The Pope added: “Here it should be kept in mind that the moral law allows the rejection of ‘aggressive medical treatment’ and makes obligatory only those forms of treatment which fall within the normal requirements of medical care, which in the case of terminal illness seeks primarily to alleviate pain. But euthanasia, understood as directly causing death, is another thing entirely. Regardless of intentions and circumstances, euthanasia is always an intrinsically evil act, a violation of God’s law and an offense against the dignity of the human person.”
Pope John Paul II continued in that letter: “Man has been made for life, whereas death … was not a part of God’s original plan but came about as a consequence of sin.” “However rationally comprehensible death may be from a biological standpoint, it is not possible to experience it as something ‘natural’.” We ask ourselves, he says here, “What is on the other side of the shadowy wall of death?” The answer comes from faith “which illuminates the mystery of death and brings serenity to old age, now no longer lived passively as the expectation of a calamity, but rather as a promise-filled approach to the goal of full maturity.”
Pope John Paul’s Letter to the Elderly closed with a section entitled “An encouragement to live life to the full.” He writes: “I feel a spontaneous desire to share fully with you my own feelings at this point of my life, after more than twenty years of ministry on the throne of Peter. … Despite the limitations brought on by age I continue to enjoy life. For this I thank the Lord. It is wonderful to be able to give oneself to the very end for the sake of the Kingdom of God! “At the same time,” he concludes, “I find great peace in thinking about the time when the Lord will call me: from life to life! … ‘Bid me to come to you': this is the deepest yearning of the human heart, even in those who are not conscious of it.” What a magnificent signature piece of Pope John Paul II! He not only wrote the letter but enacted it in his own life. We were eyewitnesses.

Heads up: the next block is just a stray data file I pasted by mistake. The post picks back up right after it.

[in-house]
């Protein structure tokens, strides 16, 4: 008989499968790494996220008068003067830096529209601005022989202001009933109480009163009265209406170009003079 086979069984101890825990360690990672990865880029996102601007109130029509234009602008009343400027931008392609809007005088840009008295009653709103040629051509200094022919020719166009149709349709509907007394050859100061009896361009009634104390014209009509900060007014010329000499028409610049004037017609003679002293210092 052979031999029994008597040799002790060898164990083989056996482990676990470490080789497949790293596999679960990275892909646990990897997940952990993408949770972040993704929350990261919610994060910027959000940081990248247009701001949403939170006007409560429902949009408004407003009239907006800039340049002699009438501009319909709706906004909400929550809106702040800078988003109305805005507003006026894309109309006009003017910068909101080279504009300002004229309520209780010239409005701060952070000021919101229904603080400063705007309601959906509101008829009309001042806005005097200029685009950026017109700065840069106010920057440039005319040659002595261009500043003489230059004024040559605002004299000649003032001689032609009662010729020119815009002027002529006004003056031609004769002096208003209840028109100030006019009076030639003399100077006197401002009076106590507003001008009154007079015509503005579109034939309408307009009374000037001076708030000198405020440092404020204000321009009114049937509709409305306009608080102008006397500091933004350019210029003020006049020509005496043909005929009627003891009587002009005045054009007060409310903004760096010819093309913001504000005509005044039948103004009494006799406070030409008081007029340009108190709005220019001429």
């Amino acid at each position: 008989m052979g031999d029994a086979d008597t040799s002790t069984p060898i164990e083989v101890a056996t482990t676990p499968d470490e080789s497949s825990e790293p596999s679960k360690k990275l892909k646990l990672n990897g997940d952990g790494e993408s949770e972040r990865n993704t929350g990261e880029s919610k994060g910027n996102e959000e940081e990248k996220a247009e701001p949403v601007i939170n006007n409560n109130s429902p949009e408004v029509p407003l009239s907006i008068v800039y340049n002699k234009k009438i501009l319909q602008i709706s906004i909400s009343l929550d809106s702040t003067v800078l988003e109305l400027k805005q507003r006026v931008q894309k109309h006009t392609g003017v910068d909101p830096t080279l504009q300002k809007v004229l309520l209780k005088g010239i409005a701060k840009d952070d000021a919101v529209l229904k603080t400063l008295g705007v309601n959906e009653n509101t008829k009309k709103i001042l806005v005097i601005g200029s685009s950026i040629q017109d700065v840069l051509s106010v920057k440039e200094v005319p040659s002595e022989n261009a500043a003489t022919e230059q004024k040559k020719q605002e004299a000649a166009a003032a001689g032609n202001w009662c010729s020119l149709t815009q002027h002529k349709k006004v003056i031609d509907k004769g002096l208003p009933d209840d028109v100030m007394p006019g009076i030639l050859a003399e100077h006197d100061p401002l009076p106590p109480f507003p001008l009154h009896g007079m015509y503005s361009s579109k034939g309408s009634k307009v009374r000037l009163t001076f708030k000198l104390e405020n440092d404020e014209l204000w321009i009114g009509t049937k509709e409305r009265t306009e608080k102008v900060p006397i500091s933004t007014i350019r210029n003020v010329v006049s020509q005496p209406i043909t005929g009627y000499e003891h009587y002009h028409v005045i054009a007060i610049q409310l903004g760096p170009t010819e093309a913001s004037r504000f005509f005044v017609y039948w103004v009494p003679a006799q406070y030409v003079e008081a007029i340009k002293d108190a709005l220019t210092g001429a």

The public suffering
Pope John Paul II taught us that life is sacred, no matter how painful his own life became for him. Rather than hide his infirmities, as most public figures do, Pope John Paul II let the whole world see what he went through. The suffering and dying of this Pope did not take place in private, but before television cameras and the whole world. In the final act of his life, the athlete was immobilized, the distinctive, booming voice silenced, and the hand that produced voluminous encyclicals no longer able to write. John Paul II’s final homily was an icon of his Galilean Master’s final words to Simon Peter: “Very truly, I tell you, when you were younger, you used to fasten your own belt and to go wherever you wished. But when you grow old, you will stretch out your hands, and someone else will fasten a belt around you and take you where you do not wish to go.” …After this he [Jesus] said to him, “Follow me” [John 21:18-19].